- establish eligibility rules for free or reduced-price meals;
- decide the length or time of year that meals are provided;
- and abandon the current nutrition standards (meals are only required to be “healthy”).
Monday, May 23, 2016
HOUSE COMMITTEE WORKS ON CHILD NUTRITION BILL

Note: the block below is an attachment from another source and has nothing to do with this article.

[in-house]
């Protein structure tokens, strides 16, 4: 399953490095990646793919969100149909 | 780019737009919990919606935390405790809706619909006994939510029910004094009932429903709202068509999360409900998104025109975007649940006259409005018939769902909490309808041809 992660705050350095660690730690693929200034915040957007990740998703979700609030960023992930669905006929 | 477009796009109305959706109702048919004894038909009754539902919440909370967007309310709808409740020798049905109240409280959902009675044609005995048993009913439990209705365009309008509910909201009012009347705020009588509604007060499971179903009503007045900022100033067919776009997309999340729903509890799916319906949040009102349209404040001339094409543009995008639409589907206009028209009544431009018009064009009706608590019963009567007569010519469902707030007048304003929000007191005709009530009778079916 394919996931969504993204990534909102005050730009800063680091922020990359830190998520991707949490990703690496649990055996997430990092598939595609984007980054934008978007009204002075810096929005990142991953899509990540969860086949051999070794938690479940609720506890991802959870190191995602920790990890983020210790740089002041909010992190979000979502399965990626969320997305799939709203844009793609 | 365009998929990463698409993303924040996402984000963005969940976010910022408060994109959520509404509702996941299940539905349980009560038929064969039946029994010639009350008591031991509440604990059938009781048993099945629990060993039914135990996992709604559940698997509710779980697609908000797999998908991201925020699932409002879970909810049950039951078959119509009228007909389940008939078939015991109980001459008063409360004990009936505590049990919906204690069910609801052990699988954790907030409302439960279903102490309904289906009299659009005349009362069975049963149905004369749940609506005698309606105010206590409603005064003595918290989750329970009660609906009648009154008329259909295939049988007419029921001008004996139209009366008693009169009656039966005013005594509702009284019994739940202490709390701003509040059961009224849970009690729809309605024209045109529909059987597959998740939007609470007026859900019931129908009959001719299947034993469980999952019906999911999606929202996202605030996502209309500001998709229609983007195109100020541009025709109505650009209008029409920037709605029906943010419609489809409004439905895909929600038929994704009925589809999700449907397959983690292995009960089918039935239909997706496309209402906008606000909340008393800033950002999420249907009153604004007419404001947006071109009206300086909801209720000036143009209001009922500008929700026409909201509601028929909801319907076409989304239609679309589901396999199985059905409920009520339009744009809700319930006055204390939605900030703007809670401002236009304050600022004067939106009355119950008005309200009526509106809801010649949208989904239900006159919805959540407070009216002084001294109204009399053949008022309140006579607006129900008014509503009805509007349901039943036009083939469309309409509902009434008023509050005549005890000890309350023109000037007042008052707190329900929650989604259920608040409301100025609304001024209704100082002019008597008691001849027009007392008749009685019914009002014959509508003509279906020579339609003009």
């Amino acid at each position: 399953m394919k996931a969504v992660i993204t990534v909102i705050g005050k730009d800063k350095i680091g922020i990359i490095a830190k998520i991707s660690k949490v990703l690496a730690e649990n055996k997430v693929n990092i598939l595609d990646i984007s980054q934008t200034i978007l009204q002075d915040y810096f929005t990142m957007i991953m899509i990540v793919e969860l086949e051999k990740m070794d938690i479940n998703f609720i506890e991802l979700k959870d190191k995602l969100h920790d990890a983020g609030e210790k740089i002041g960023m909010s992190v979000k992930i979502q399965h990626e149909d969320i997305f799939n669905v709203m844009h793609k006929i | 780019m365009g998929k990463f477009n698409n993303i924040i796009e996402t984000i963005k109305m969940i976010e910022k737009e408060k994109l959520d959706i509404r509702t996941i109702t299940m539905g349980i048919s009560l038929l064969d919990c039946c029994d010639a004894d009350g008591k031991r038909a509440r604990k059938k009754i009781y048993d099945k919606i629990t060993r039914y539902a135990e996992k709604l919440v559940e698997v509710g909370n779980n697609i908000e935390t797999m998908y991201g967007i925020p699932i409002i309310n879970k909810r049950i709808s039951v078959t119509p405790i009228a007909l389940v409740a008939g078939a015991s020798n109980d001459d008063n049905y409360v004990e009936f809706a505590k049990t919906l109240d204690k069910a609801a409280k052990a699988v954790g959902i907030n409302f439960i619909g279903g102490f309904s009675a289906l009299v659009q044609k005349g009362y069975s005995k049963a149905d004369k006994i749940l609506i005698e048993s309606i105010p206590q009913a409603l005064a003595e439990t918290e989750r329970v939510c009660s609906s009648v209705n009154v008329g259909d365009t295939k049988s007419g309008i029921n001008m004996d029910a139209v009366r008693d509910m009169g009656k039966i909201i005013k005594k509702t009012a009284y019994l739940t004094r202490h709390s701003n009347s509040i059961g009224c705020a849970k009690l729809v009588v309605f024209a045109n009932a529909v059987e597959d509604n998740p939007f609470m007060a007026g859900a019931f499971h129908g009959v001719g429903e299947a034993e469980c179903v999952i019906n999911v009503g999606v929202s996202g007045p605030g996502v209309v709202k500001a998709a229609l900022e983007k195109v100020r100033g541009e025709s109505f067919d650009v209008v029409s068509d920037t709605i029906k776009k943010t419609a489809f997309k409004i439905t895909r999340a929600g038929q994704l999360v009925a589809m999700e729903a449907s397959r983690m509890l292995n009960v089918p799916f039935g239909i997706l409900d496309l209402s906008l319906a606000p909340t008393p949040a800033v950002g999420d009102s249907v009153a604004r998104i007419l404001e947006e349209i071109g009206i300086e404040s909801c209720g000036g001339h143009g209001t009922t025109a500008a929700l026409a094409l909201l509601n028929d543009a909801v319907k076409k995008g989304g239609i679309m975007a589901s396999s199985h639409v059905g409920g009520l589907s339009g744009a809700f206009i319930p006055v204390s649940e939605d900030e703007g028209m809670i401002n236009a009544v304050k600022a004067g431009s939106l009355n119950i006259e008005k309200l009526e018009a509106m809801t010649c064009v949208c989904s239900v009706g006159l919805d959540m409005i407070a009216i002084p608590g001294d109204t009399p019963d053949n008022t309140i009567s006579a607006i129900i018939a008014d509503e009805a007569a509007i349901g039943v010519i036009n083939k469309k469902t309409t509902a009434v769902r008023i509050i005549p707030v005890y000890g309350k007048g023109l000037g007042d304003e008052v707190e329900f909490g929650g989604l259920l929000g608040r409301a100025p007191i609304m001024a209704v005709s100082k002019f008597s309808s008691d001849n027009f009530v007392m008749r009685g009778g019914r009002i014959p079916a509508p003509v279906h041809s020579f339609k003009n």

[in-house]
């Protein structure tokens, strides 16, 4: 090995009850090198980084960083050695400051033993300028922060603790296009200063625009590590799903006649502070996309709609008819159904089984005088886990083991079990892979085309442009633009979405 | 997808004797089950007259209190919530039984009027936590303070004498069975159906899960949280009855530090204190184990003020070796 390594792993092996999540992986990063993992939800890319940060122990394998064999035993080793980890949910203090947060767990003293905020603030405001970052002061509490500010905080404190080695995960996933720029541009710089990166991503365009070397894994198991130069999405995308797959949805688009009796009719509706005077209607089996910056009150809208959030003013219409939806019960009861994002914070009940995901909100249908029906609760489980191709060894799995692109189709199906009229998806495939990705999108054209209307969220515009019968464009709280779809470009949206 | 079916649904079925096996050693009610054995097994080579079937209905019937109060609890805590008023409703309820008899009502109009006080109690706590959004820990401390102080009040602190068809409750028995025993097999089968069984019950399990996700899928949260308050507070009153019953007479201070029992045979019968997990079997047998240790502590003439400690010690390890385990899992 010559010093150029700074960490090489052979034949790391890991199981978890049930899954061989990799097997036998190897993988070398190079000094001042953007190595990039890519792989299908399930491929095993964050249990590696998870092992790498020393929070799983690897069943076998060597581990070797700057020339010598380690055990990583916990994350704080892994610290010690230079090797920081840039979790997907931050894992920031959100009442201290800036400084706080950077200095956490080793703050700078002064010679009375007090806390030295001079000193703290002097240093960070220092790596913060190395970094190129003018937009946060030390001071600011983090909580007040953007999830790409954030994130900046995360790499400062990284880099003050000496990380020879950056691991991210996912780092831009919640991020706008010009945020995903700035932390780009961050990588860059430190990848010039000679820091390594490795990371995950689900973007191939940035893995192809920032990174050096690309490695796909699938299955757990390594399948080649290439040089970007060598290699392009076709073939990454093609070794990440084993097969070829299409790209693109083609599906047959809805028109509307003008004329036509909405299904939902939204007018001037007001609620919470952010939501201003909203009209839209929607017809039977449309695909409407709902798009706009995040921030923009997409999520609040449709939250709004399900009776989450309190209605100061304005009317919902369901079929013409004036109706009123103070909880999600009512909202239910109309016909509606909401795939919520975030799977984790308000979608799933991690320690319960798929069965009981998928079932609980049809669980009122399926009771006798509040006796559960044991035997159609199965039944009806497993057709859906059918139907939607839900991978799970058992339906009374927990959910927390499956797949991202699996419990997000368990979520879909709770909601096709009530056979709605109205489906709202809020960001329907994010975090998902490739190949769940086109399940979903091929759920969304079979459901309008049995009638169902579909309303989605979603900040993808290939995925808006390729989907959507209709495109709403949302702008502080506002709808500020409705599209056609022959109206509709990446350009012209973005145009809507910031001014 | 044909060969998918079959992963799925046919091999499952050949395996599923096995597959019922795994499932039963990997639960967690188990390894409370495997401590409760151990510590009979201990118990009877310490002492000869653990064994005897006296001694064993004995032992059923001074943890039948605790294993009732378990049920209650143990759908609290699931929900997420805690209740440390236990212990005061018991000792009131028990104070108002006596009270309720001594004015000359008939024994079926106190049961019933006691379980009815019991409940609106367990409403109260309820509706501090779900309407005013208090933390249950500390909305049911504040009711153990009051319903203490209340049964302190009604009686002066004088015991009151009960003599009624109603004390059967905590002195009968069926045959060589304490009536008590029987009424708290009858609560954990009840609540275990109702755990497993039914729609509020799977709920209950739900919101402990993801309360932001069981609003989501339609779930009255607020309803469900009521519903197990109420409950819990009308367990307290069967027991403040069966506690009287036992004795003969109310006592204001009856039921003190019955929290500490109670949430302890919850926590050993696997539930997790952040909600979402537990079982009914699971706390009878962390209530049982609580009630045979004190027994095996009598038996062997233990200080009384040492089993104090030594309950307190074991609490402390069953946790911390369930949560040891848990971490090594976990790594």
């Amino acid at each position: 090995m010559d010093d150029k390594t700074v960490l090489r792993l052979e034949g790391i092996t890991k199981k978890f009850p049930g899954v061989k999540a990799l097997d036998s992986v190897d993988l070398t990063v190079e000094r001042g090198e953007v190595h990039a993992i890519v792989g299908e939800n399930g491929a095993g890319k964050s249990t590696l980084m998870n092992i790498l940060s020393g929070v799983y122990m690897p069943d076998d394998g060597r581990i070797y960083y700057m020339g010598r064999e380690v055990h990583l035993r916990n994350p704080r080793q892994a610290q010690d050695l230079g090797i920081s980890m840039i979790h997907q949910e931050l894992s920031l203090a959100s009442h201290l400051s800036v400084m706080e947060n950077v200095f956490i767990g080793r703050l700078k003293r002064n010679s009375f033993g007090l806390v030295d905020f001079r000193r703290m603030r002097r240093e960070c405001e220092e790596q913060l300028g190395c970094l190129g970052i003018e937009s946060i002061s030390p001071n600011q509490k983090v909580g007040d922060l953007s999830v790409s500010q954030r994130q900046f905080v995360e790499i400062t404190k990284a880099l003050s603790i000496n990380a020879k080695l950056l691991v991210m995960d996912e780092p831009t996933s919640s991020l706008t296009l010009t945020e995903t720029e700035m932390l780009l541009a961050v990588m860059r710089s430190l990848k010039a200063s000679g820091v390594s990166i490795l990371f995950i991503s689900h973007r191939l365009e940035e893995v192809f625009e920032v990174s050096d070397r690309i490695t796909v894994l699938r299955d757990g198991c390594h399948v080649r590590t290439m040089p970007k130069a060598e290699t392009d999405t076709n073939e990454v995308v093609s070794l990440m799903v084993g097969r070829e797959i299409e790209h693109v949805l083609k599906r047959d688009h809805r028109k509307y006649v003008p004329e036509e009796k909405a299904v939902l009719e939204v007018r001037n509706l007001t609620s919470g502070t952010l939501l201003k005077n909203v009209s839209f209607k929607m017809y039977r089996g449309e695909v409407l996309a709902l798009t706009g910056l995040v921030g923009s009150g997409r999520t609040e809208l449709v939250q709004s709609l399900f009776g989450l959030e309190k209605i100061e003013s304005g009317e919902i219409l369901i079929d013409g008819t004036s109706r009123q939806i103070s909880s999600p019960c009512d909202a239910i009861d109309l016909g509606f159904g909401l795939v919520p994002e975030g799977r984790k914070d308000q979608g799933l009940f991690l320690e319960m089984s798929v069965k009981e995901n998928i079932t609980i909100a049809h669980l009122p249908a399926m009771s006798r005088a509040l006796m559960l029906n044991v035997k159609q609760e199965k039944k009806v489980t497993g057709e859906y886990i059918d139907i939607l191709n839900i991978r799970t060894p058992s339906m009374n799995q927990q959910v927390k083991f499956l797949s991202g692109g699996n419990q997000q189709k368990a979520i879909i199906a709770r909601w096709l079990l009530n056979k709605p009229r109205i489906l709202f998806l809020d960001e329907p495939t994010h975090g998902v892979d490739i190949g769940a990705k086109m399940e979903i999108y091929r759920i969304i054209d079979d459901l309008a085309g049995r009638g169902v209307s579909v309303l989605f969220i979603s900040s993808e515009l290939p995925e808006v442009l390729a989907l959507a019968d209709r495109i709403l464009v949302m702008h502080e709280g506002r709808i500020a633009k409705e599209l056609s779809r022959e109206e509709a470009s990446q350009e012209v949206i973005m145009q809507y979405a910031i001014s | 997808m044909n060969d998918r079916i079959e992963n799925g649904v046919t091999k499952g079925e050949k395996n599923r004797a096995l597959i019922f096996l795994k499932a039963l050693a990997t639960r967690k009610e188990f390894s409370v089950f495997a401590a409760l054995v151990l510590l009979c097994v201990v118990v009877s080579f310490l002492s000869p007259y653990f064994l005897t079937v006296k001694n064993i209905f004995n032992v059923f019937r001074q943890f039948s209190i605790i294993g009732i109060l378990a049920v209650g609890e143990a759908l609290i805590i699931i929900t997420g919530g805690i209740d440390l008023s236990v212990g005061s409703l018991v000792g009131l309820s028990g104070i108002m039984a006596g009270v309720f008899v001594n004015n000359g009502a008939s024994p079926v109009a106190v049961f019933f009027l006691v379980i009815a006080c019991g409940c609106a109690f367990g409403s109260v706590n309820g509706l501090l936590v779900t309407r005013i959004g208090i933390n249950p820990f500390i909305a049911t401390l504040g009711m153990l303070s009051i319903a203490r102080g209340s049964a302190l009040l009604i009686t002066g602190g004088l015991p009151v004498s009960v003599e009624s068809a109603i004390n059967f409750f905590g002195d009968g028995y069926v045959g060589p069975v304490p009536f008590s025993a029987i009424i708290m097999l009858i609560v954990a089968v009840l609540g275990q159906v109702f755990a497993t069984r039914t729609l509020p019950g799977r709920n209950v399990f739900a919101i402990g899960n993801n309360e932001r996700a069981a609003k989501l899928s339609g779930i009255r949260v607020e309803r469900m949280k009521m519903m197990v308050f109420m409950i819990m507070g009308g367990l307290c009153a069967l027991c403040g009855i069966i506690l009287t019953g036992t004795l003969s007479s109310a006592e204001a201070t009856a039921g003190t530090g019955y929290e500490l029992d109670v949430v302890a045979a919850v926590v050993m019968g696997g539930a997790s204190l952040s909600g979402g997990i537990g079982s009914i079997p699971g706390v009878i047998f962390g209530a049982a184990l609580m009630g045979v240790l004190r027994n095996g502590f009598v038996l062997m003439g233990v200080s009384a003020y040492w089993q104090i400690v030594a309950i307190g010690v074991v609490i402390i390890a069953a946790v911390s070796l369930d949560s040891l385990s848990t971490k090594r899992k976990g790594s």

The House Education and Workforce Committee, on which Representative Stefanik serves, completed drafting its bill last week to reauthorize the Child Nutrition and Education Act. The bill, critics contend, contains a number of damaging provisions, including: shrinking coverage of the community eligibility provision and inadequately investing in the Summer Food Service Program and the Child and Adult Care Food Program. The bill would reduce access to the programs, water down nutrition quality, and increase administrative burdens on both schools and families, they say. This legislation also includes a three-state school meal block grant demonstration pilot to replace School Breakfast, Lunch and other school meal programs. The funding would be capped at the amount a state received for the programs and administrative funding in FY 2016. The pilot states would have broad discretion to: